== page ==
Not your average app building competition: The AdMob Student App Challenge

Did you know that there are more mobile devices than people? In 2014, there were 7.4BN* devices and an estimated 7.2 billion people. Mobile is quickly becoming the most popular way to get online, even exceeding the time spent on desktop computers.** This has contributed greatly to the growth of the app ecosystem, with consumers spending on average 37 hours a month*** on mobile apps. As apps are becoming more prominent in our everyday lives, it’s more important now than ever to learn app development.

That’s why we’re launching the second AdMob Student App Challenge, an app building competition open to students around the world. If you’re a student who loves to code or has a great idea for a mobile app, this is your chance to build an app, learn how to make money from it, and win awesome prizes. The prizes will include a week-long trip to San Francisco and a visit to the Googleplex.

To win the challenge, you’ll need to build a great app (either Android or iOS) and create a sound business plan that shows how you managed the project, gained users, and leveraged AdMob to make money. The contest will be judged by a panel of app industry leaders. To learn more the judges, visit here.

The winning team will receive:

  • An all expenses paid, week-long trip to San Francisco, including a visit to the Googleplex in Mountain View, CA
  • A featured spot on the Google Play Store
  • A promotional video starring you and your app
  • A healthy amount of Google schwag, including a new Google device

Last year’s global winner was Phani Gaddipati, who created Stacks Flashcards, an app that lets people create electronic flashcards on any subject, quiz themselves and analyze their performance. Check out his video to learn more.

In addition to one overall winner, the finalist from each of the four global regions (North America, Latin America, Europe Middle East & Africa, and Asia Pacific) will receive Google devices and see their app featured on the AdMob website.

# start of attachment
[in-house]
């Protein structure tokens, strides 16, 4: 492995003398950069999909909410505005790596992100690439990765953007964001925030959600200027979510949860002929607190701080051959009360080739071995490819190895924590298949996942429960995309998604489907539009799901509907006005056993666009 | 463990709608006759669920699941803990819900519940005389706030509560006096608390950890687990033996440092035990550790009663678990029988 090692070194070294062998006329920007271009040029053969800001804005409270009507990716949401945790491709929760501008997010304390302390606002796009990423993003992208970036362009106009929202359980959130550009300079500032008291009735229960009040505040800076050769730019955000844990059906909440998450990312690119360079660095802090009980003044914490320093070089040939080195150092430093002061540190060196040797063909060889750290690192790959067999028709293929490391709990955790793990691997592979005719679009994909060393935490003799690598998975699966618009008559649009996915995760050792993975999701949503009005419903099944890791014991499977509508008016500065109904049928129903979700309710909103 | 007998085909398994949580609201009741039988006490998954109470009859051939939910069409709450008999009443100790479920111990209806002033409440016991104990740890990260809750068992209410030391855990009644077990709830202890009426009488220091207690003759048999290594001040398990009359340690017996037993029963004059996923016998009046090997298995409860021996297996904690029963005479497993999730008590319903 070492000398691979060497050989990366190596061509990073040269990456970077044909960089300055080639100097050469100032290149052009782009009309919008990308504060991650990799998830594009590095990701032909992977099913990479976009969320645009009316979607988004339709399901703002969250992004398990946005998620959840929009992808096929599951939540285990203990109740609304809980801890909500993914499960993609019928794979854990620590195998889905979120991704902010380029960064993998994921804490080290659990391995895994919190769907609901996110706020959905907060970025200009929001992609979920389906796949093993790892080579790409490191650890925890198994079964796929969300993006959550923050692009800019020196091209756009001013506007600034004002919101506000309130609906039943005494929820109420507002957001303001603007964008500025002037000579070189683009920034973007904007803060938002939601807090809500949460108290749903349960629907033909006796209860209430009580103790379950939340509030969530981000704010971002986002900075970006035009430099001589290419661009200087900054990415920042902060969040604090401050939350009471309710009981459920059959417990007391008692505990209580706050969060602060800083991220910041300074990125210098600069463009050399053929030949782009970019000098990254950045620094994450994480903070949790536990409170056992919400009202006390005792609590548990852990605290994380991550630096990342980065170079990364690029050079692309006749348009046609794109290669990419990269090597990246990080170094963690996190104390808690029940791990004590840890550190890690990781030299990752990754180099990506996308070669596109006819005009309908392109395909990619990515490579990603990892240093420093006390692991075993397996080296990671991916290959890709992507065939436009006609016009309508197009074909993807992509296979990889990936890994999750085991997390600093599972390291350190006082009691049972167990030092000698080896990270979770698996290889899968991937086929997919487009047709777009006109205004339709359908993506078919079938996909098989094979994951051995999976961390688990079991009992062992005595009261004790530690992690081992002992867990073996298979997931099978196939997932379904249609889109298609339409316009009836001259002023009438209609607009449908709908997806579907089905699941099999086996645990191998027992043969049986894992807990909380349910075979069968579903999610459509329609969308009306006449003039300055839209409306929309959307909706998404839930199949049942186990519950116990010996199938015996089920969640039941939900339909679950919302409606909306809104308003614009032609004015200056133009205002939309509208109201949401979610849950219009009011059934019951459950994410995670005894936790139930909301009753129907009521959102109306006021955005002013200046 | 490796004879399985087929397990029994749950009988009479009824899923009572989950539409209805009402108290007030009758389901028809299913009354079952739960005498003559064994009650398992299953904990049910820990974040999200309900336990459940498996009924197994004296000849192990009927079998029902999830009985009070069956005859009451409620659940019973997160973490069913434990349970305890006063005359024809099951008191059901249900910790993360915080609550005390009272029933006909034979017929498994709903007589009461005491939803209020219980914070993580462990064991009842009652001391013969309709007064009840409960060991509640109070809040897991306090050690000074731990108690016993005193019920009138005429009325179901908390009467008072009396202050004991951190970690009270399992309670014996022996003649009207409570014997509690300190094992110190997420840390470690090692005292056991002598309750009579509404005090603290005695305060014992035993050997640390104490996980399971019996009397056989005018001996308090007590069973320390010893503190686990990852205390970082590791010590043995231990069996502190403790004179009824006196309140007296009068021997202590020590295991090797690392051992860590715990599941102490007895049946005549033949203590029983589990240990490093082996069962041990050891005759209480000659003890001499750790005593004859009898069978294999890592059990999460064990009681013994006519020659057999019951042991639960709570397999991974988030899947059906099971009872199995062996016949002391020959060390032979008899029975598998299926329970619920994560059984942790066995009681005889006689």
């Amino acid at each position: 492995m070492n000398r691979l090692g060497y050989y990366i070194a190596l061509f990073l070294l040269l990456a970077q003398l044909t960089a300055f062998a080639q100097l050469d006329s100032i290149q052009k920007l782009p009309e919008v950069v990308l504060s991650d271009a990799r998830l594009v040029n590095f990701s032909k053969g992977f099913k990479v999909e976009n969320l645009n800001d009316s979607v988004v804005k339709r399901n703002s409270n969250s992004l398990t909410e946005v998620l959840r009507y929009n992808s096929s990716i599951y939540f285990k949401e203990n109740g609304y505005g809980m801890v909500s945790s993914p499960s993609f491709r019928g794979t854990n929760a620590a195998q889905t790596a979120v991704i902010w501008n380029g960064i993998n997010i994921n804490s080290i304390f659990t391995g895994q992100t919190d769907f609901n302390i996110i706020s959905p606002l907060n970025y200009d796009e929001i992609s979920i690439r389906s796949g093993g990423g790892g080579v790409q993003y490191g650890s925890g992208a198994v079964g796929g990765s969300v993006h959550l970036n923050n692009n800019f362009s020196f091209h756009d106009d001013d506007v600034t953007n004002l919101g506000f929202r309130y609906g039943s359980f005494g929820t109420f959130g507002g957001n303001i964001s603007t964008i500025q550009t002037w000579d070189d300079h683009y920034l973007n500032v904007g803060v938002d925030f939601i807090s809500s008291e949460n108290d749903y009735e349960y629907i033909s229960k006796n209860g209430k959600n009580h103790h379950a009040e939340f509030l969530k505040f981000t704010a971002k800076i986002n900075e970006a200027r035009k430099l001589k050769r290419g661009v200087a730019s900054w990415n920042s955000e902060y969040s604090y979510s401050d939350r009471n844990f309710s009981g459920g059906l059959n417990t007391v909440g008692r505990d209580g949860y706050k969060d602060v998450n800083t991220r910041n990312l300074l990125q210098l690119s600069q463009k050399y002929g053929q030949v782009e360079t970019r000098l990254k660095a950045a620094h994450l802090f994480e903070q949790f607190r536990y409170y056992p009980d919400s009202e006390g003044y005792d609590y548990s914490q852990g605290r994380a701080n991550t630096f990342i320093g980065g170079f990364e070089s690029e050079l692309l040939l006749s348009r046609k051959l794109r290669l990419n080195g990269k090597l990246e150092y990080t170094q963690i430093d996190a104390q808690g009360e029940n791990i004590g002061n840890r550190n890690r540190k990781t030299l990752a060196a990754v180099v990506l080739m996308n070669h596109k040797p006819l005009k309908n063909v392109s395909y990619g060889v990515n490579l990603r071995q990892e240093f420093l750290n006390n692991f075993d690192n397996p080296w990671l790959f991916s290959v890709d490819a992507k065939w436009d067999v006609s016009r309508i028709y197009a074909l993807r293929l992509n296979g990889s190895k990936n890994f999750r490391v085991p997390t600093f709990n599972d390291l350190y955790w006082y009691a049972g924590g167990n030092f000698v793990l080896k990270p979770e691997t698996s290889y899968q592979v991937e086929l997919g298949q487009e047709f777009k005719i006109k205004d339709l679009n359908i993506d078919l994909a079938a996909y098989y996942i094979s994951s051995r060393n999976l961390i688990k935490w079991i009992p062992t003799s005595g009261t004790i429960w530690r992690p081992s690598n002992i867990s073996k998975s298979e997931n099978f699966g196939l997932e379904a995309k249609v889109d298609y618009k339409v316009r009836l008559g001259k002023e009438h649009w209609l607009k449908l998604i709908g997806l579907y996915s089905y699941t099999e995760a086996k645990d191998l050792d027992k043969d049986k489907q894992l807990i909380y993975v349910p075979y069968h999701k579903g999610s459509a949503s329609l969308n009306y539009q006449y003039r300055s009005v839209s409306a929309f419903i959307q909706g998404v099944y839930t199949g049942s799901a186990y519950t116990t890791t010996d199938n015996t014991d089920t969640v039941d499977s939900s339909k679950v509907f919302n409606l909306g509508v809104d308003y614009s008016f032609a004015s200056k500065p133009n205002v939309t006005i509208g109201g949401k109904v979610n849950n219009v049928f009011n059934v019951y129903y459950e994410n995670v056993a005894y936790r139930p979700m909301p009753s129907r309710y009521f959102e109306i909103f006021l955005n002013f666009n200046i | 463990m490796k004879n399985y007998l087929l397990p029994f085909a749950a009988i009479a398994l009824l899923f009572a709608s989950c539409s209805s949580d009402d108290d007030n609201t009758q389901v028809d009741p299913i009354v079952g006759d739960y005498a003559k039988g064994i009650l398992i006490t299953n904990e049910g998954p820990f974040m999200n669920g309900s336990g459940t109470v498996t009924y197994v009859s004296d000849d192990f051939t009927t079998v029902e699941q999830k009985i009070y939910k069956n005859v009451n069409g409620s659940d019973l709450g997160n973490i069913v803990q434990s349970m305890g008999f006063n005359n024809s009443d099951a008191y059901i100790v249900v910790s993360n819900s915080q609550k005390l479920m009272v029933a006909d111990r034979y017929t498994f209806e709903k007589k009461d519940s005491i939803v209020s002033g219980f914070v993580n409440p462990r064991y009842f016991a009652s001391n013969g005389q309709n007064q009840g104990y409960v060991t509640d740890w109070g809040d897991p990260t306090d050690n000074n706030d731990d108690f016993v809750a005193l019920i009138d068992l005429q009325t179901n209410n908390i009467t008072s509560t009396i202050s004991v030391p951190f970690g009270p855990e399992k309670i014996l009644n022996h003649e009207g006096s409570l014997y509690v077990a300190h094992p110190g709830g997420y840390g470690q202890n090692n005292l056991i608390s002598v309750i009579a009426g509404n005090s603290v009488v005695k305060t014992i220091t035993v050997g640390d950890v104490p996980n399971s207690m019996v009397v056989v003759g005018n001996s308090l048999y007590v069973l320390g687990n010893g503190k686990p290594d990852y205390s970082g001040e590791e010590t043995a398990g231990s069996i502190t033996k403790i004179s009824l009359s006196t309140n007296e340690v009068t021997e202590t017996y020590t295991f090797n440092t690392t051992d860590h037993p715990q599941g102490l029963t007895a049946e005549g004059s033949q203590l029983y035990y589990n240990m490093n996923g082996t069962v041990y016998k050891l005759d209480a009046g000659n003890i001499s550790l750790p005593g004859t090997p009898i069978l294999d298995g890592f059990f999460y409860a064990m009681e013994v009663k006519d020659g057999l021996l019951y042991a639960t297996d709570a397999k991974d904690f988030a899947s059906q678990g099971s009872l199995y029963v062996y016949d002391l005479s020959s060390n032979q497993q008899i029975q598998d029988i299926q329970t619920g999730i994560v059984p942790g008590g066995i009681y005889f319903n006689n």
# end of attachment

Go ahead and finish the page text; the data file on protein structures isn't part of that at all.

The challenge starts today, and you’ll have until June 28, 2016 to build your winning app. Be sure to visit the AdMob website to learn more and register. Follow us on AdMob G+ and Twitter and keep an update on #AdMobSAC16 too, for regular updates on the challenge. .

Best of luck — we can’t wait to see what you build!

Posted by Henry Wang
Product Marketing, AdMob

*Cisco, Cisco Visual Networking Index: Global Mobile Data Traffic Forecast Update 2014–2019 White Paper, February 2015 **eMarketer, US Time Spent with Media, October 2014 ***Nielsen, Smartphones: So Many Apps, So Much Time, July 2014

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TypeScript and NodeJS, I’m sold

TypeScript is a typed superset of JavaScript that compiles to plain JavaScript, the way you expect it to be.
I’ve heard of it a long time ago, but recently with TypeScript 1.7 it got async functions, which means you can awaitasynchronous function calls, similarly to C#, Vala, Go and other languages with syntax support for concurrency. That makes coroutines a pleasant experience compared to plain JavaScript. That’s also the main reason why I didn’t choose Dart.
I’m writing a NodeJS application so I decided to give it a go. Here’s my personal tour of TypeScript and why I’m sold to using it.

Does it complain when using undeclared variables?

Cannot find name 'foo'.

Does it infer types?

var foo = 123;
foo = "bar";
Type 'string' is not assignable to type 'number'.

Does it support async arrow functions?

async function foo() {
var bar = async () => { await (foo); };

Does it support sum types?

var foo: number | string;
foo = 123;
foo = "bar";

Does it play nice with CommonJS/AMD imports and external libraries?

Yes, it does very well. Sold!

Is it easy to migrate from and to JavaScript?

Yes. TypeScript makes use of latest ECMAScript features in its syntax when possible, so that JavaScript -> TypeScript is as painless as possible. Sold!
Also to go back from TypeScript to JavaScript, either use the generated code, or remove all the type annotations in the code by yourself.

Does it have non-nullable variables?

No. This is mostly due to the JavaScript nature though. But I’m sure the TypeScript community will come up with a nice solution throughout this topic.

I’m going to use TypeScript wherever I can in this new year instead of plain JavaScript. In particular, I’m rewriting my latest NodeJS application in TypeScript right now.
I hope it will be a great year for this language. The project is exceptionally active, and I hope to contribute back to it.